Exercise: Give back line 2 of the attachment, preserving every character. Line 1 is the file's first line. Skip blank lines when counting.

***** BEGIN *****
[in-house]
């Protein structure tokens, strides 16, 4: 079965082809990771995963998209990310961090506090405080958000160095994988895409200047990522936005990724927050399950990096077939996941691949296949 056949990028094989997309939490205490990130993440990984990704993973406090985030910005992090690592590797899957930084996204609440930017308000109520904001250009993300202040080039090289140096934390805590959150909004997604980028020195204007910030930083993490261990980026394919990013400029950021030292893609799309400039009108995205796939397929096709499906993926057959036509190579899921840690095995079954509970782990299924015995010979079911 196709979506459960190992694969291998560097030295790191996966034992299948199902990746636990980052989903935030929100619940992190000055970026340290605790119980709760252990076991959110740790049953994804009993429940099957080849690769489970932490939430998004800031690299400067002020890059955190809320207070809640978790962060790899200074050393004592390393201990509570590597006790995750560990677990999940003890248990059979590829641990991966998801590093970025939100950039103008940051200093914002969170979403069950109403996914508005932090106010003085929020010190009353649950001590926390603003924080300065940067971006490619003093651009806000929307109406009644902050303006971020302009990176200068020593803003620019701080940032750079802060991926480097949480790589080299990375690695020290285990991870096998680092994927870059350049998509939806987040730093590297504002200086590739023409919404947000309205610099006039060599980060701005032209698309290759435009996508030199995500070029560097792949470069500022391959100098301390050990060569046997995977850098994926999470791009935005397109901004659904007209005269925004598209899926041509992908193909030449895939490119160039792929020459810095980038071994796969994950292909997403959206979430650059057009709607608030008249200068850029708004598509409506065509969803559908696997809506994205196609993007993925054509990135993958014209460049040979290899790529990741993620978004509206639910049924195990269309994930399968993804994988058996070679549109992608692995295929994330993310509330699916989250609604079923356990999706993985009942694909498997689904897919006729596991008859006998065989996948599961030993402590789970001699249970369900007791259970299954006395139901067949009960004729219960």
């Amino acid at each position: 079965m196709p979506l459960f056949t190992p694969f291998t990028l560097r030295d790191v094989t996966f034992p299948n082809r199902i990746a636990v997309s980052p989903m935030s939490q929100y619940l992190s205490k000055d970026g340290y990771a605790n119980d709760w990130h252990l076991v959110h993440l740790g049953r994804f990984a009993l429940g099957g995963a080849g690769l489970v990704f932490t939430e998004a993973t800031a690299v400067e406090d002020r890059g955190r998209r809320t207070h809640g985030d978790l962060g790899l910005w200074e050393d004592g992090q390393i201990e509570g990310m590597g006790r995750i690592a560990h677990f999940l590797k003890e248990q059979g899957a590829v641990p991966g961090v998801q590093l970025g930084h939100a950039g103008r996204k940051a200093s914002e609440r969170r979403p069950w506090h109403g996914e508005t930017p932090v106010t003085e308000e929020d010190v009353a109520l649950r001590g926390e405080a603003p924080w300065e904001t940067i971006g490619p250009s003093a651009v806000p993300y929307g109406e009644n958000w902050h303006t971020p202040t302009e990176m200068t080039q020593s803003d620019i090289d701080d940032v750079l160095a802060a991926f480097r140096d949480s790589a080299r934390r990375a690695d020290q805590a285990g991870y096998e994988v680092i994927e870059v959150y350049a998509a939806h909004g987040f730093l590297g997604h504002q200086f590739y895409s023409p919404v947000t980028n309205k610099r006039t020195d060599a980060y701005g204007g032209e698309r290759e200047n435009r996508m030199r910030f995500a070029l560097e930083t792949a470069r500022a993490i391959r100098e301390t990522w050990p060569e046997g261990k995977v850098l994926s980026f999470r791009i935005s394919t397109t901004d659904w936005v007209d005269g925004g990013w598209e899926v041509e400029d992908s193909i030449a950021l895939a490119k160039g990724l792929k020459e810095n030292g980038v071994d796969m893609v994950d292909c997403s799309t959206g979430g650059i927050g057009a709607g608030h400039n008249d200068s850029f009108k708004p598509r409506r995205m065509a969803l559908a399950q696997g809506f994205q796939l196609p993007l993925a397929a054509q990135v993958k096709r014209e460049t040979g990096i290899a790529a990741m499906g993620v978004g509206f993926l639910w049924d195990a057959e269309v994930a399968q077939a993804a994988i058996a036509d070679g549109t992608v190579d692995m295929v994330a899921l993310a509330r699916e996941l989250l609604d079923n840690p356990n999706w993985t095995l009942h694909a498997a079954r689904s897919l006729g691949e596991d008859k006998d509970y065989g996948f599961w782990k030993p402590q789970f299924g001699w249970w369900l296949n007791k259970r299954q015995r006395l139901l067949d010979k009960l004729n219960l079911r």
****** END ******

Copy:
């Protein structure tokens, strides 16, 4: 079965082809990771995963998209990310961090506090405080958000160095994988895409200047990522936005990724927050399950990096077939996941691949296949 056949990028094989997309939490205490990130993440990984990704993973406090985030910005992090690592590797899957930084996204609440930017308000109520904001250009993300202040080039090289140096934390805590959150909004997604980028020195204007910030930083993490261990980026394919990013400029950021030292893609799309400039009108995205796939397929096709499906993926057959036509190579899921840690095995079954509970782990299924015995010979079911 196709979506459960190992694969291998560097030295790191996966034992299948199902990746636990980052989903935030929100619940992190000055970026340290605790119980709760252990076991959110740790049953994804009993429940099957080849690769489970932490939430998004800031690299400067002020890059955190809320207070809640978790962060790899200074050393004592390393201990509570590597006790995750560990677990999940003890248990059979590829641990991966998801590093970025939100950039103008940051200093914002969170979403069950109403996914508005932090106010003085929020010190009353649950001590926390603003924080300065940067971006490619003093651009806000929307109406009644902050303006971020302009990176200068020593803003620019701080940032750079802060991926480097949480790589080299990375690695020290285990991870096998680092994927870059350049998509939806987040730093590297504002200086590739023409919404947000309205610099006039060599980060701005032209698309290759435009996508030199995500070029560097792949470069500022391959100098301390050990060569046997995977850098994926999470791009935005397109901004659904007209005269925004598209899926041509992908193909030449895939490119160039792929020459810095980038071994796969994950292909997403959206979430650059057009709607608030008249200068850029708004598509409506065509969803559908696997809506994205196609993007993925054509990135993958014209460049040979290899790529990741993620978004509206639910049924195990269309994930399968993804994988058996070679549109992608692995295929994330993310509330699916989250609604079923356990999706993985009942694909498997689904897919006729596991008859006998065989996948599961030993402590789970001699249970369900007791259970299954006395139901067949009960004729219960």